I wasn’t so sure.

I just knew I had been handed a rock – but not just any rock – the gay rock.

The one with a big rainbow painted on it so that everyone would see and know. The one that didn’t seem to be good for anything except to draw unwanted attention and shame. The one that I tried to hide… but that rainbow. That damn rainbow.

I thought I had a snake too. I had to… right? The venomous kind, that injected a poison into me that made me want to do things that weren’t Godly. Things like loving someone… (??) But also venom that coursed in my veins, telling me I was worthless, unlovable, and that I would ultimately be abandoned and condemned. A snake that bit me often, reminding me of the pain and the loneliness and the hopelessness. The snake of shame.

Even once I began accepting myself and started believing that a relationship with a woman was a good which God intended for my life, I still couldn’t let go of this mindset, feeling that God would somehow still give me a rock or snake again, instead of something wonderful.

Now I am in a much different place, and it’s the place I hope all gay and lesbian people of faith will reach.

One of resting in goodness.

I know now, that I have been given a gift. My life as a lesbian growing up in the South, and growing up in the Church and attending a Christian college has given me great insight and empathy for others. I easily relate to people who are “different” or who feel oppressed for a variety of reasons. I have a knack for multiculturalism and an edge in understanding. (Even though all of that comes with the pain and anguish experienced when people are stubborn, non-affirming, or worse – hateful.)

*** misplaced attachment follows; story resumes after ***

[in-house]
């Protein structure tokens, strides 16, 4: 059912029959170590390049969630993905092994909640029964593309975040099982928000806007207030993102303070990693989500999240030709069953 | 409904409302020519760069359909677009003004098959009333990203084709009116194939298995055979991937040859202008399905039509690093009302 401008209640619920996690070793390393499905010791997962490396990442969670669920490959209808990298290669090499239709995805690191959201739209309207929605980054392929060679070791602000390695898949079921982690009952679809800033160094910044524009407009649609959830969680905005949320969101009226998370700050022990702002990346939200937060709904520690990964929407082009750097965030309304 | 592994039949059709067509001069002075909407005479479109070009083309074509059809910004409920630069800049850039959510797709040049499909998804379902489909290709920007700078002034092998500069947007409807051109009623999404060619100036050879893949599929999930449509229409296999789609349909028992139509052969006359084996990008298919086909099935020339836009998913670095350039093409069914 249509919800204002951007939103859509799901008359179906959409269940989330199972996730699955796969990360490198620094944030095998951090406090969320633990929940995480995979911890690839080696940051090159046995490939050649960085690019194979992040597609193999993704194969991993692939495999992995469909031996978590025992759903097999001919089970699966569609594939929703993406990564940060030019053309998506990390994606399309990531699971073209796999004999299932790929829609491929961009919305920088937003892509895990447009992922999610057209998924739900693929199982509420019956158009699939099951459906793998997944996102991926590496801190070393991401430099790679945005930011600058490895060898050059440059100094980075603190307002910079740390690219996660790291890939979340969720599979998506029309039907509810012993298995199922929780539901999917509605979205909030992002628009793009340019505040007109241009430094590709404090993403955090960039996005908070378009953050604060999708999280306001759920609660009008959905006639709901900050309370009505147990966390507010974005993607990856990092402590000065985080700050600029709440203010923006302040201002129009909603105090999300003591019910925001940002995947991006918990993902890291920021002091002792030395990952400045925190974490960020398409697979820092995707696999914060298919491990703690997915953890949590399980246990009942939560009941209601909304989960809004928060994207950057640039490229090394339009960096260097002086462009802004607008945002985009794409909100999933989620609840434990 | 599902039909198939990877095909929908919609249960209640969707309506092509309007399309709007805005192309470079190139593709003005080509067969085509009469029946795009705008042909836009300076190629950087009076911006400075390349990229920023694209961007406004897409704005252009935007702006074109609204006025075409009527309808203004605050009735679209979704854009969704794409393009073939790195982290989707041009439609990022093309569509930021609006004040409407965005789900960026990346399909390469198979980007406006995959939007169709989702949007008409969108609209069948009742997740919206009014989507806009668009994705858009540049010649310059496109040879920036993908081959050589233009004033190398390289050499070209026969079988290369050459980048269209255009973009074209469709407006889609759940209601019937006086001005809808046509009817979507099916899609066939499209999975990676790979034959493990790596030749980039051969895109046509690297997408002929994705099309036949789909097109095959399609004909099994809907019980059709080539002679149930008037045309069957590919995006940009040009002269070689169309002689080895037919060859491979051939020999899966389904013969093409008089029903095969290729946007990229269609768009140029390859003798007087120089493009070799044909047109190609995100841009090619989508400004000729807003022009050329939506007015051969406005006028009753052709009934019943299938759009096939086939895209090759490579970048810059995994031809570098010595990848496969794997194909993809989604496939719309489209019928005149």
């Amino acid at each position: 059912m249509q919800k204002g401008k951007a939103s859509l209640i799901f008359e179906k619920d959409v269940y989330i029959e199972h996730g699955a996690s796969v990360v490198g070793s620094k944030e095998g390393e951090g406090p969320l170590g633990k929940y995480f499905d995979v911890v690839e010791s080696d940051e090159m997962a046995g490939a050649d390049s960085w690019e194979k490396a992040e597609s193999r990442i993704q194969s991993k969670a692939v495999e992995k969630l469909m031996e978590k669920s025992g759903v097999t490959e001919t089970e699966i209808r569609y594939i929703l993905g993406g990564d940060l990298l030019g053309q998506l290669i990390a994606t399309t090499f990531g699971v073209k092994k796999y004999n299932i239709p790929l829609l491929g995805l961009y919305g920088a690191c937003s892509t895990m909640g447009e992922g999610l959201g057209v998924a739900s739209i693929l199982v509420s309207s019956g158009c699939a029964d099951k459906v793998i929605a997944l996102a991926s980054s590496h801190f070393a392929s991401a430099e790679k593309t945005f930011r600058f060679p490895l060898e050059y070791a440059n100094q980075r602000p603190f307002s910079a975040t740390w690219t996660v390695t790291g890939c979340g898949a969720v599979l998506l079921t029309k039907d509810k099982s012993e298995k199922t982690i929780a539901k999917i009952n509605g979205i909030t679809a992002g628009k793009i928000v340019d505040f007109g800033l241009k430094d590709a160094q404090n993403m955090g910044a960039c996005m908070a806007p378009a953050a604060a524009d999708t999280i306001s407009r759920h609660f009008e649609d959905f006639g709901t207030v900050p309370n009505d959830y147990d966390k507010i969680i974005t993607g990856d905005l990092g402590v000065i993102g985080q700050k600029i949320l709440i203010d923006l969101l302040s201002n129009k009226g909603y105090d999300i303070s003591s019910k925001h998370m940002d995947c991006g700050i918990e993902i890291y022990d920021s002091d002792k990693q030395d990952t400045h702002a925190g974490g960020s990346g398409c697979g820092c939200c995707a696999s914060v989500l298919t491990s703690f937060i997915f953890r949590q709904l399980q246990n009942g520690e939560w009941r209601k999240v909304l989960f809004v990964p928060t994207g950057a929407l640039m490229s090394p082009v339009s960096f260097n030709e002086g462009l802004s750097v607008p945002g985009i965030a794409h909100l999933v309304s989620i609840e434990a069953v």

More than that though, I am experiencing the beautiful gift and goodness of marriage. The theology of marriage and how it increases our love for God and neighbor has been captivating me. I am experiencing love in a new way each day with my amazing wife.

This is no rock.

It is bread.

Not just any bread – like the white sliced stuff that disappears off the shelves when snow is in the forecast.

This is homemade, kneaded sourdough – made with care and love and prepared with a loved one in mind. It’s the stuff dreams are made of for this gluten sensitive girl.

I have not been given a snake; rather it is a sweet tasting nourishing fish, caught then cleaned then cooked over a fire of trial and sanctification. Meant to revive and call the senses.

It is a trout.

Rainbow, of course.

That beautiful rainbow.

And I hope for all to see it, believe it, know it. And be thankful for it.

I know I sure am.



A Public Service Announcement (Because I’m angry and this is my outlet.)

Due to comments I sometimes get (and refuse to interact with or publish – because that is not my intent for my writing) and emails and such, I am going to make an announcement.

Yes, I know what the Bible says.

No, I did not choose to be gay.

Yes, God has a plan for my life (Though as far as what “plan” means, we might have a theological disagreement). That plan is not a man or for me to be single.

That plan includes my wife and the covenant we made to God, to each other, to our community.

I have a close relationship with Jesus. Jesus is my savior, my lord, king, etc.

Though I can appreciate genuine concern, if you do not walk with me in true friendship, you do not know me. You have no place to speak in my life.

There is a vast amount of books, internet resources, churches, etc with information on how to reconcile being gay and being Christian – if really interested, to read and study on your own. That’s what I did for years – I read the Bible – yes, actually read it and studied it.

If I write about something, it is to address that topic, not to have people (especially people who don’t know me) to comment on my life or my family. That just pisses me off, and shuts down any chance at conversation with me. (That’s a period at the end of that sentence.)

Stop it with the stones.

If we are really wanting to make a difference in the world and show people love, then let’s go volunteer and do something tangible, because commenting on blogs and sending emails about how we think someone else should live can wait. (And on another note, speaking the truth in love is not an excuse to do that; truth is to be spoken in the context of authentic relationship.)

People die of starvation and exposure, and people are being killed and are committing suicide. Our energy and desire to help can go to a better (and more needed ) cause.

And if it’s sin we are wanting to address, I think nearly every human being would be best to begin with themselves. I know that’s true for me.

Always with love,